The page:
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International Play

At the 2003 World Cup in Havana were
 (l. to r.) Yulieski Gourriel, Ariel Pestano, Carlos Tabares, Osmani Urrutia, Frederich Cepeda, Michel Enriquez, Eduardo Paret, Kendry Morales and Pedro Luis Lazo.

Those who follow Cuban baseball are more likely aware about the country’s exploits on the international stage. Cuba is a pre-eminent competitor in Olympic Games competition, the World Cup, the Pan-American Games, and the Intercontinental Cup.

These are the most high profile competitions outside of Major League Baseball and Cuba’s achievements have been unmatched by any other nation.

Since the World Cup began in England in 1938, Cuba has won 25 of the 30 competitions it has competed in. Cuba has also played host to the World Cup 11 times.

The Cuban national team has captured 10 Pan-American Games baseball titles, including the last 9 of the last 10.  

In Intercontinental Cup play, Cuba has won 10 gold and 3 silvers in 16 competitions dating back to 1973. Cuba took its latest gold in Chinese Taipai in 2006.

Although international baseball appeared in exhibition form as early as the 1904 Olympic Games in St. Louis, it took until 1992 for baseball to be recognized as a medal sport, after being seen as a demonstration sport at the Seoul Olympics of 1988 and the 1984 Los Angeles Olympics, where Cuba did not compete. At the 1992 Olympic Games, in Barcelona, Cuba defeated Taiwan 11-1 to win the gold medal.

At the 1996 Olympic Games in Atlanta, Cuba defeated Japan in the final game by a 12-9 margin. Then, at the 2000 Sydney Olympics, a brilliant pitching performance by Team U.S.A.’s Ben Sheets shut down Team Cuba, as a jubilant American team upset the defending champs 4-0 to take the gold.

Cuban defeated Australia in the final of the 2004 Athens Olympics.  In 2008 it suffered a heartbreaking 3-2 loss to an excellent team from Korea at the 2008 Beijing Olympics.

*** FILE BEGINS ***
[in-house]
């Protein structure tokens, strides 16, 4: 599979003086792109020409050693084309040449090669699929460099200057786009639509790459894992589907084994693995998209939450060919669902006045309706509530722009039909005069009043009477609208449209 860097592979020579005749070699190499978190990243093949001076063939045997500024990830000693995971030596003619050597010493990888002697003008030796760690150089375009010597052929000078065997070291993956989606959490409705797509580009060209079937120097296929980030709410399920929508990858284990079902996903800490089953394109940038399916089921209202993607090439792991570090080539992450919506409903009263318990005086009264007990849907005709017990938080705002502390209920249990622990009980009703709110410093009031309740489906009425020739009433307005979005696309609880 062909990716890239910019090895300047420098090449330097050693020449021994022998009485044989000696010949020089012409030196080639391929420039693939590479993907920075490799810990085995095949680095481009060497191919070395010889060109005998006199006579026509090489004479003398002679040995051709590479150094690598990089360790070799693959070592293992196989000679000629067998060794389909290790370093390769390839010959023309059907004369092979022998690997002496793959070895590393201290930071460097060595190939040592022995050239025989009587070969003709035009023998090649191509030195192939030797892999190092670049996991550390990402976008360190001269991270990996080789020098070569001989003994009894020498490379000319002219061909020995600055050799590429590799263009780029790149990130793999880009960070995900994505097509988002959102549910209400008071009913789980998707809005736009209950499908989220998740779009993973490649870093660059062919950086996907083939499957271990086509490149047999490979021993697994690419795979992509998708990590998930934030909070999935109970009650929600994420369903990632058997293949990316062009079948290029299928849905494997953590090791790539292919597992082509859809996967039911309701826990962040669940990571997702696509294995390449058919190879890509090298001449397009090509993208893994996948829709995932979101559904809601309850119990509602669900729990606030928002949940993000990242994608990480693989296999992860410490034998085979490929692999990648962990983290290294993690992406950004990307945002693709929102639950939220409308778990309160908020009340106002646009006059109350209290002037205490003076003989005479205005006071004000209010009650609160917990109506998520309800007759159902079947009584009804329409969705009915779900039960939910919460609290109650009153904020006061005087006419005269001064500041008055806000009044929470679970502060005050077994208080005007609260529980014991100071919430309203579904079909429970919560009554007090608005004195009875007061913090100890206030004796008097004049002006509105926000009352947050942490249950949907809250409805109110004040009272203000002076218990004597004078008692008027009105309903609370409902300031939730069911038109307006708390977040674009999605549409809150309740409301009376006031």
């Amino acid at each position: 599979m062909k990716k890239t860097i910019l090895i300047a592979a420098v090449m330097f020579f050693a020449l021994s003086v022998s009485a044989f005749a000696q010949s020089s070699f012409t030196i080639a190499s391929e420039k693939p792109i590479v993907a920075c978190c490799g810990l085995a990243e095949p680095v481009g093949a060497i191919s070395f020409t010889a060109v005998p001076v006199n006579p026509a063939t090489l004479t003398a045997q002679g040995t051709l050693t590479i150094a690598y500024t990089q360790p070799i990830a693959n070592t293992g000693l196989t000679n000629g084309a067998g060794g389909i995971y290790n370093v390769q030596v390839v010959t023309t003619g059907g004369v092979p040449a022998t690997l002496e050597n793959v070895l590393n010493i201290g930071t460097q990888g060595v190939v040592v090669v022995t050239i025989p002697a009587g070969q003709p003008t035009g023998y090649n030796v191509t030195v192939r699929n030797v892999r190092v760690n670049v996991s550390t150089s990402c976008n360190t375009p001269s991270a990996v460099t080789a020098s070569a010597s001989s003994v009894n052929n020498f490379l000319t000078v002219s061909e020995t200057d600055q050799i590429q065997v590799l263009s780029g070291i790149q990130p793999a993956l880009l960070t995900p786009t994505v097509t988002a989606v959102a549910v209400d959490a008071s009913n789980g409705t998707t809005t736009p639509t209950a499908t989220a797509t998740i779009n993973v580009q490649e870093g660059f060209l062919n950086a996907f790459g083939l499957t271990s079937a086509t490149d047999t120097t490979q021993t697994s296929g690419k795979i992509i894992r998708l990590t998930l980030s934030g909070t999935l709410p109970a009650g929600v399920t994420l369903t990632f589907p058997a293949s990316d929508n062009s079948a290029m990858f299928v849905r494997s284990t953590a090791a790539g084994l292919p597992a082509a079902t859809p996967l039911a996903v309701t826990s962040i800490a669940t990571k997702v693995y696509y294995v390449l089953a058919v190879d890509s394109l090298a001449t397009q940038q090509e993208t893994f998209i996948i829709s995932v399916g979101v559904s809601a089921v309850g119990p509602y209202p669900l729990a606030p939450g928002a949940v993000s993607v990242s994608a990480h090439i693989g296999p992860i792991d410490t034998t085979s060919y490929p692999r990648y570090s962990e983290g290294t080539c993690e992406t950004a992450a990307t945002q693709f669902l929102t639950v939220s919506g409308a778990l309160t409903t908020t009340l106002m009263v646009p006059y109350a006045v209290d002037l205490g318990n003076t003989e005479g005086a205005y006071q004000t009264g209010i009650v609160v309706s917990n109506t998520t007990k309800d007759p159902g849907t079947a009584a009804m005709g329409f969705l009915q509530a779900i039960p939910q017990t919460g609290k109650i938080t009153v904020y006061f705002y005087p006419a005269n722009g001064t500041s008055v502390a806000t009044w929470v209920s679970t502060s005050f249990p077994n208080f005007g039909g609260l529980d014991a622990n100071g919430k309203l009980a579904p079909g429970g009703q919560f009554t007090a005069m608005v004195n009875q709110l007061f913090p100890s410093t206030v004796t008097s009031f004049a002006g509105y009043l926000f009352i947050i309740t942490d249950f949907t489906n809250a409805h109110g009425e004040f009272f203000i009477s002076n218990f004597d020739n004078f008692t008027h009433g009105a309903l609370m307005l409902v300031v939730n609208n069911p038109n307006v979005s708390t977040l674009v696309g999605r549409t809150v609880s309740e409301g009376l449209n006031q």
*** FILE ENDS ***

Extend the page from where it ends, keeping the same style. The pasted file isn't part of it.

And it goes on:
These international baseball competitions are regulated by the International Baseball Federation (IBAF), which has undergone several incarnations since its foundation in 1938. 

In 1996 its predecessor version, the International Baseball Association, ruled that professional athletes would be allowed into the international competitions. By 1998, Major League Baseball agreed to permit athletes from its affiliate organizations, up to Triple AAA, to compete for Team USA and other nations.


In July of 2005 the International Olympic Committee surprised baseball fans around the world when it announced that baseball (and women’s softball) would be dropped from the 2012 Olympics – the first sport to be dropped from the games since 1936. And, despite an appeal in February of 2006, the IOC voted to reject reinstatement of baseball to the games.

IOC President Jaques Rogge said that international baseball’s continued refusal to allow its best to compete in the games, along with its refusal to meet Olympic-grade World Anti Doping Agency standards, were contributing factors to the ousting of baseball as an Olympic event. “The IOC wants clean sport, the best athletes and universality,” said Rogge.

Unlike the National Basketball Association, or the National Hockey League – the latter of which interrupted its regular season for the 1998, 2002 and 2006 Winter Games – MLB will not t permit its athletes to participate in Olympic competition. 

Carlos Rodriguez, then the president of the Cuban Baseball Federation, also echoed the IOC leader’s sentiments. 

“Those who bear most of the blame are the owners of the professional leagues who refuse to free up their baseball players to compete,” he told the Associated Press, when baseball was initially rejected.

For Cuba and other baseball-loving nations – especially those with only amateur leagues – the elimination of baseball from Olympic competition is a very contentious matter. Many countries’ federations, including Cuba’s, gear player and roster development around the four-year Olympic cycle.

Cuba is fully supportive and competes in IBAF-sponsored competitions. The IBAF represents 113 baseball federations around the world.

Three days after baseball was dropped from the Olympics in July of 2005, MLB and the Major League Players Association announced a preliminary schedule for an inaugural “Word Baseball Classic” (WBC) to be held in March of 2006, during spring training.

Click to visit World Baseball Classic page

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